A 13-year-old child in Connecticut collapsed during gym class and was rushed to the hospital; he died two days later of what doctors concluded was a fentanyl overdose. Two other students at the school were also rushed to the hospital over similar concerns. When school officials investigated, they found 40 bags of powdered fentanyl hidden throughout the middle school.
In the United States, synthetic opioids are the primary driver of drug overdose deaths. Between June 2020 and May 2021, fentanyl and synthetic opioids accounted for nearly two-thirds of more than 100,000 deaths in the U.S.
Fentanyl is a synthetic opioid that is 80-100 times stronger than morphine. Originally developed for pharmaceutical purposes, fentanyl is now being illicitly laced within pills as well as disguised as highly potent heroin. Four out of every 10 fake pills with fentanyl contain a potentially deadly dose. Two milligrams of fentanyl is considered a lethal dose.
One country is taking over the production of fentanyl: Mexico.
Mexican cartels that once ran marijuana and opium have shifted with the market and are now importing fentanyl from China and pressing it into pills and other drugs. According to the U.S. Department of Defense, cartels are increasingly building huge, industrial-scale labs to churn out synthetic drugs.
The Drug Enforcement Administration reports that cartels mass produce the pills in Mexico to make them appear as oxycodone, hydrocodone, Percocet and Adderall and then they market them in the U.S. as pharmaceuticals. Drug trafficking organizations typically distribute fentanyl by the kilogram. One kilogram has the potential to kill 500,000 people.
During Fiscal Year 2021, U.S. Customs and Border Protection (CPB) officers at eight South Texas ports of entry noted a 1,066% increase in fentanyl seizures, totaling 588 pounds. This spike occurred during a significant decrease in international travel due do COVID-19 travel restrictions.
In the same amount of time, Texas law enforcement authorities seized enough fentanyl to make up more than 36.2 million lethal doses.
While such amounts are astonishing, the truth is that U.S. officials have no way of knowing how much has entered into the country without detection.
That’s because the cartels are essentially in charge of the U.S.-Mexico border. People and contraband that enter the United States via Mexico illegally do so with strategic and careful planning by Mexican organized crime, and someone always profits.
When large groups of people illegally cross the border at once, Border Patrol agents are forced to send all of their resources to one area, freeing up other areas for cartels to send through drugs, weapons, and criminal illegal immigrants.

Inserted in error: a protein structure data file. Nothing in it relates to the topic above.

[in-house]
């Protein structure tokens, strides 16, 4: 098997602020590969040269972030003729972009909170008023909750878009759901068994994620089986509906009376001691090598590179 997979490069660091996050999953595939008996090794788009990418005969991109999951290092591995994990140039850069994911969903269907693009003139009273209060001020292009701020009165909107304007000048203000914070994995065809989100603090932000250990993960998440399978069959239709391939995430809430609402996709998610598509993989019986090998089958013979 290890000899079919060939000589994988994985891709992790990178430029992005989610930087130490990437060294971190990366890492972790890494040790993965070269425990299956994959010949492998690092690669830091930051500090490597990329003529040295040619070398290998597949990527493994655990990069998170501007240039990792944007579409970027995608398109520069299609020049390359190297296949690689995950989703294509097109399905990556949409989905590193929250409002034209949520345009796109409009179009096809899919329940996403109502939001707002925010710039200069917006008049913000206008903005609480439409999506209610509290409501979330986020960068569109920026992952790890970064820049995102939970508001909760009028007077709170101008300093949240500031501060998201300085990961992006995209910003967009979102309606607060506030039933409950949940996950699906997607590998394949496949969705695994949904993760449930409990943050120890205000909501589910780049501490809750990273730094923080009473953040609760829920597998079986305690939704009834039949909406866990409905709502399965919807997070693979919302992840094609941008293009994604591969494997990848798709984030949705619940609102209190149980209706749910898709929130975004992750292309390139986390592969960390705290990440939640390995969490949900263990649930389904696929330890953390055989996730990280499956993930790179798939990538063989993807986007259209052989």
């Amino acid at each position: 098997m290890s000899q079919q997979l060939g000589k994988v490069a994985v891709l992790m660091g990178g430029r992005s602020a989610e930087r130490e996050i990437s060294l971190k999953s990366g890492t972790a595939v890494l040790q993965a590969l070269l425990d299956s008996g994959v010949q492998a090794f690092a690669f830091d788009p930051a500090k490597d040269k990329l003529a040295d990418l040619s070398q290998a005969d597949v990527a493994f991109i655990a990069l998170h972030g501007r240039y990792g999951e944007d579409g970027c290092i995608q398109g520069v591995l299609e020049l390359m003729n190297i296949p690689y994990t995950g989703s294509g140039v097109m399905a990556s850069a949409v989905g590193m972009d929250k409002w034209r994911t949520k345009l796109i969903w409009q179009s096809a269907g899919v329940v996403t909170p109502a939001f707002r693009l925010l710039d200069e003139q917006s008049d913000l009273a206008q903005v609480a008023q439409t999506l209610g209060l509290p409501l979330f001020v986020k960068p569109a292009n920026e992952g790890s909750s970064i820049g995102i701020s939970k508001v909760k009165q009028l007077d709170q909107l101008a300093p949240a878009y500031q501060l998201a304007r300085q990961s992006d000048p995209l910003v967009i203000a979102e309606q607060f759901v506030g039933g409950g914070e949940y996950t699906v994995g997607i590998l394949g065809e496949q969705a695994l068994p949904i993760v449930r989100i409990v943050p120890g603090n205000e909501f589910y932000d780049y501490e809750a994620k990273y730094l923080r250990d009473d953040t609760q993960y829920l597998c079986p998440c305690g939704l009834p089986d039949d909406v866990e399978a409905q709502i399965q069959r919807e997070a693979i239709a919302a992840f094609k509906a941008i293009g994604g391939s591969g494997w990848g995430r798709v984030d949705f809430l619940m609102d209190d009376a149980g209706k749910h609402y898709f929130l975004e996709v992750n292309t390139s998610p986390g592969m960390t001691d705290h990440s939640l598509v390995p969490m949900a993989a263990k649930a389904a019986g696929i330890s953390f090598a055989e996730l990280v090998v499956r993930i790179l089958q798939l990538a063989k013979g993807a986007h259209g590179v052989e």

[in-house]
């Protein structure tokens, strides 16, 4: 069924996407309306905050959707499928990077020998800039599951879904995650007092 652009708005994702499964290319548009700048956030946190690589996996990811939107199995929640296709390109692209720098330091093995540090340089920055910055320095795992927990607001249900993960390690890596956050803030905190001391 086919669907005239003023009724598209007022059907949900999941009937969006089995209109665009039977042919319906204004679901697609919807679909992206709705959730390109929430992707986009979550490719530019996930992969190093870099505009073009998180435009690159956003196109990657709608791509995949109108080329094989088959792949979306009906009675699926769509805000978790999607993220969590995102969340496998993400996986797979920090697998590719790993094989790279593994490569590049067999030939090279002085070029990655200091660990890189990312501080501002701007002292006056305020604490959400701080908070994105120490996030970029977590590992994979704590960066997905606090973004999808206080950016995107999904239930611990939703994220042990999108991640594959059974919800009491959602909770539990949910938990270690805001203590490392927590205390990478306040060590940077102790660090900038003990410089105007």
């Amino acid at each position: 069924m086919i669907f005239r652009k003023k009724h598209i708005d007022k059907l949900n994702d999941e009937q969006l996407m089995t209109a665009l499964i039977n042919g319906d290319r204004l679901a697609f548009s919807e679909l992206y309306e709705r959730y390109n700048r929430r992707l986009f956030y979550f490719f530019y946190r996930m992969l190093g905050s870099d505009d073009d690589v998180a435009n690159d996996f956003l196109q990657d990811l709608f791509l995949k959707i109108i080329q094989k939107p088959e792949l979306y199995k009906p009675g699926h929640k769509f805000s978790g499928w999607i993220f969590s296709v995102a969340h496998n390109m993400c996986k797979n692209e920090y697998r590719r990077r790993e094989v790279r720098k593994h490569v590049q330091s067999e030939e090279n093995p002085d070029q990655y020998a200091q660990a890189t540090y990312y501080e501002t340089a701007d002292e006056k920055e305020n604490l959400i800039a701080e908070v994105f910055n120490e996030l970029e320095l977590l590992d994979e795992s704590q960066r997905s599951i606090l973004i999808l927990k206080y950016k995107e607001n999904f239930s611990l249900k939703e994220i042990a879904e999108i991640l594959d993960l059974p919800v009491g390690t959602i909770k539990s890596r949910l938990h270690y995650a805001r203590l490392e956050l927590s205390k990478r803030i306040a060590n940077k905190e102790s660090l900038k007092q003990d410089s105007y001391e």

Neither the fentanyl crisis nor the border crisis are new. But both are worsened under the disastrous policies of the Biden administration.
The Department of Homeland Security knows that the policies of the Biden administration are inflaming the border crisis, DHS Secretary Alejandro Mayorkas acknowledged to Border Patrol agents that those policies “are not particularly popular with CBP… but that’s the reality.”
The reality is that the U.S. has lost control of the border, and if we continue to stand idly by, every state will continue to see an increase in fentanyl-related medical emergencies and deaths.
Fentanyl overdoses have become the No. 1 cause of death among U.S. adults ages 18-45. Overdoses have soared in America’s youth so much so that some public schools are now requiring nurses to stock naloxone—or Narcan—for potential fentanyl overdoses.
Criminal organizations are in the business of making money by defeating our security and they work at it full time—and so should we. The U.S. can go on the offensive in defeating the fentanyl crisis, but the federal government must be willing to take the lead.
In Texas, the Texas Department of Public Safety is working overtime to intercept human and drug smuggling. While it has worked mightily, CBP must be allowed to do its job—and that job is to stop illegal entry into the U.S.
Personnel are the most valuable resource that CBP has, though infrastructure and technology improve the effectiveness and efficiency of each individual officer and agent. The federal government should not decrease the amount of agents in the field, nor should it continue to block the construction of physical infrastructure—the wall—along the border.
Enforcing the Migrant Protection Protocols, returning to the Asylum Cooperative Agreements with all three Northern Triangle countries, and loosening restrictions concerning ICE’s enforcement authorities are just a few of the things the federal government could start doing to make a dent in the illicit drugs streaming in from Mexico.
Nothing that crosses the border stays at the border. The federal government is responsible for securing America’s borders, and it has failed.